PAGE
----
Why is it when we get married, we take off our playful hats and put on the “there’s work to do” hat? I know there is a lot of work that needs to be accomplished — especially after having children — but don’t forget the importance of a home filled with laughter. When was the last time you laughed out loud at a joke your husband told, even though you knew what the punch line would be? Determine to grace your husband with your laughter. In turn you will raise children who enjoy laughing. Your home will be characterized as a place of joy to your kids. And they will want to bring their friends home to enjoy your laughter as well. Laugh out loud. You won’t regret it!
Q: Explain what you mean when you write, “The key to loving your husband does not lie in how well he measures up to your expectations but in how well you love God.”
In Mark chapter 12, Jesus said the ultimate priority of life is to love God with all of your being. When you do so, you will find yourself enabled to obey the second greatest commandment: “Love your neighbor as yourself” (Mark 12:31). In this case your neighbor is your husband. I am confident pursuing intimacy with God was the most important influence in transforming my marriage, and that can be true for you too. When your love for God is right, He will help you love your husband for who he is and not who you wish he would be.
When wives learn that the secret to their happiness is not found in how their husband measures up to their expectations, they have discovered the first step toward building a no-regrets marriage.
Q: What are the three steps to a happy marriage?
1) Realize that the longing you have to be happy and valued can only be satisfied in a relationship with your Creator.
2) Seek godly mentors to help you learn to love your husband the way God intends for you to love him. Look for women whose marriages have grown more loving throughout time — marriages you want to emulate — and then make friends with those women. Spend time with them as a couple. Ask for help.
3) When you make the priority of life to love God with all of your being by knowing Him through the pages of Scripture, and spend time in prayer, you will have discovered the secret to loving your husband with God’s perfect love. When you love with God’s love you will enjoy a marriage that reflects true joy and happiness.
Q: Why is it important for young married couples to have older couples in their lives as mentors?
As a young bride, I knew I was not the wife I had hoped I would be. I would buy books about being a better wife, but I soon learned the books did not have the power to change me. My husband and I were in youth ministry, so I looked to the marriages of the parents of the teens for help. The Bible calls the older women to teach the younger how to love their husbands and their children, so I asked women with marriages I wanted to emulate to be my Titus 2 mentors. What I learned from these women transformed my marriage and my parenting.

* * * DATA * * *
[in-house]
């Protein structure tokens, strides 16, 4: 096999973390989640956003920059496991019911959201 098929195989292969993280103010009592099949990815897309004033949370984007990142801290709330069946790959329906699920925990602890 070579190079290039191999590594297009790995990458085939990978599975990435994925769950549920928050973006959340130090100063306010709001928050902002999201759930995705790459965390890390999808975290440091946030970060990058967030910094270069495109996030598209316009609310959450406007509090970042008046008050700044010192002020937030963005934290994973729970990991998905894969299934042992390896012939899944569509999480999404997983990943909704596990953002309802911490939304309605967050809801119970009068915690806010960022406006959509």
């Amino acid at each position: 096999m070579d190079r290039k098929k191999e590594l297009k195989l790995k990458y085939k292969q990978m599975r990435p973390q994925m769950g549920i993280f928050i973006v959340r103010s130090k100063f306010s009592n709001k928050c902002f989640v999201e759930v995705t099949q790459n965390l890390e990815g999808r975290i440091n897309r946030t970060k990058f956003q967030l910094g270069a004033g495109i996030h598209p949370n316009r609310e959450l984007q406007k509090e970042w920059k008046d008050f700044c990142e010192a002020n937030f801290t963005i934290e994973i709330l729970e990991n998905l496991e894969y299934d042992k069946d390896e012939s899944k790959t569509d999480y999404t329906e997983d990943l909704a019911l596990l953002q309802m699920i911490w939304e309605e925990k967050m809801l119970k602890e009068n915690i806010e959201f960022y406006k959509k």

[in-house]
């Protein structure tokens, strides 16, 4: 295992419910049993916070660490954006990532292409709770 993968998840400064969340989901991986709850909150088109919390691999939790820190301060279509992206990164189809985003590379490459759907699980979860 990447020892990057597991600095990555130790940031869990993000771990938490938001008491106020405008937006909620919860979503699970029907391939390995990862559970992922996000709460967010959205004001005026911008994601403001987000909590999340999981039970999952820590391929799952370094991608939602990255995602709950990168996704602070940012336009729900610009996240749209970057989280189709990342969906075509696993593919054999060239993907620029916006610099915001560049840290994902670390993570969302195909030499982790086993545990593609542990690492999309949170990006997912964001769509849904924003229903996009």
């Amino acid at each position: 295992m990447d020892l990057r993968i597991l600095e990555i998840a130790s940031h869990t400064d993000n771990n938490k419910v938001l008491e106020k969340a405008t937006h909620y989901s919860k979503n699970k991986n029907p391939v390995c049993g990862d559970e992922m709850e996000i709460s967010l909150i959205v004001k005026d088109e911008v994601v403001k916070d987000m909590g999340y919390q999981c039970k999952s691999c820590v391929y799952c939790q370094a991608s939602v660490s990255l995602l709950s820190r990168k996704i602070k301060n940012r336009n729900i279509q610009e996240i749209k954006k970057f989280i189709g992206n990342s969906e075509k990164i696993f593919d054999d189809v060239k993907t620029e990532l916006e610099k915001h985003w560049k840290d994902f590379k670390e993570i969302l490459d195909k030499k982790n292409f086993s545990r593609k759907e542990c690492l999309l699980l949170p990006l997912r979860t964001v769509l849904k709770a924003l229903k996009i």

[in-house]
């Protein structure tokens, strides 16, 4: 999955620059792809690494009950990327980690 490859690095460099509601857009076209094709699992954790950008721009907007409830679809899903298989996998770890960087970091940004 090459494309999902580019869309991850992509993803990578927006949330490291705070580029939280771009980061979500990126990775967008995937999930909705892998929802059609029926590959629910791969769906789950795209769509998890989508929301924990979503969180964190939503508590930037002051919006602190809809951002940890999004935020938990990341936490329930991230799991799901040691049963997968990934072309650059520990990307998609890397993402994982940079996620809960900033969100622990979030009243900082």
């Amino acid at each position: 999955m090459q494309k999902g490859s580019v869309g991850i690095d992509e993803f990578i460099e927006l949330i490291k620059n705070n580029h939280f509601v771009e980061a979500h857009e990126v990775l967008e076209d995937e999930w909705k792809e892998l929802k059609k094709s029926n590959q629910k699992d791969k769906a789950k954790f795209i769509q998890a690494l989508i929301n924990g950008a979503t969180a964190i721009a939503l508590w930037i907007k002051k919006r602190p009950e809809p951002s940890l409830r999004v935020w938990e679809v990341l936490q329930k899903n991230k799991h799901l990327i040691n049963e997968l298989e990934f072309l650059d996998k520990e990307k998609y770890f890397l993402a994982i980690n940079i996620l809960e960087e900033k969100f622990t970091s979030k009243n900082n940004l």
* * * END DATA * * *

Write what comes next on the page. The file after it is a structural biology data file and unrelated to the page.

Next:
In answer to God’s mandate to be a Titus 2 mentor, I now write and speak to help women build “no-regrets lives.” Imagine if you had your own personal marriage mentor. In If My Husband Would Change, I’d be Happy, I pass on the biblical principles toward a happy marriage I learned from these Titus 2 women.
Make friends with couples who have their hearts set on eternity and learn from their example. In one of the chapters, readers will find a list of eight insights to a happy marriage that I learned from these godly mentors.
Q: Each chapter contains wonderful love stories. Which one is your favorite?
There are so many wonderful love stories woven through the pages of If My Husband Would Change, I’d be Happy: Spurgeon, George Mueller, Priscilla & Aquila. But I think my favorite (besides mine and Steve’s love story that is all through the book) is the story of the Apostle Peter and his wife on the last day of their lives together, as it was observed by the Roman historian Eusebius.
“The blessed Peter, seeing his own wife led away to execution, was delighted, on account of her calling and return to her country, and that he cried to her in a consolatory and encouraging voice, addressing her by name: ‘Oh thou, remember the Lord!’ Such was the marriage of these blessed ones.”
Can you imagine the final moment between Peter and his wife? How their eyes must have communicated volumes to each other as she was marched toward her execution? What courage she must have received to hear her sweet husband proclaim, “Remember the Lord!” as she was escorted along the path to her death. Did Peter’s words remind her that in a few moments the Lord would be waiting to receive her into His kingdom?